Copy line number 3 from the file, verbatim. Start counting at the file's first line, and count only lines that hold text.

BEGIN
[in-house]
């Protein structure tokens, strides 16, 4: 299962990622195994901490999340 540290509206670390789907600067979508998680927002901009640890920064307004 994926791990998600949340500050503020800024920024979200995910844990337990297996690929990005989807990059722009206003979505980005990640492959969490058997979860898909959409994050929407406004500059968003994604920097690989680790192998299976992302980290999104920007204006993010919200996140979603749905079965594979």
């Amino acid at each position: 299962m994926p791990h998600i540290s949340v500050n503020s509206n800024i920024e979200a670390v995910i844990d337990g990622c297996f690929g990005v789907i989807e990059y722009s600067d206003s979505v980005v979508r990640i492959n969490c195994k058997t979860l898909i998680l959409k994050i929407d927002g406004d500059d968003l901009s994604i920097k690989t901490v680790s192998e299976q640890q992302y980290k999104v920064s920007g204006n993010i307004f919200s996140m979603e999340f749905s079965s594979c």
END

């Amino acid at each position: 299962m994926p791990h998600i540290s949340v500050n503020s509206n800024i920024e979200a670390v995910i844990d337990g990622c297996f690929g990005v789907i989807e990059y722009s600067d206003s979505v980005v979508r990640i492959n969490c195994k058997t979860l898909i998680l959409k994050i929407d927002g406004d500059d968003l901009s994604i920097k690989t901490v680790s192998e299976q640890q992302y980290k999104v920064s920007g204006n993010i307004f919200s996140m979603e999340f749905s079965s594979c």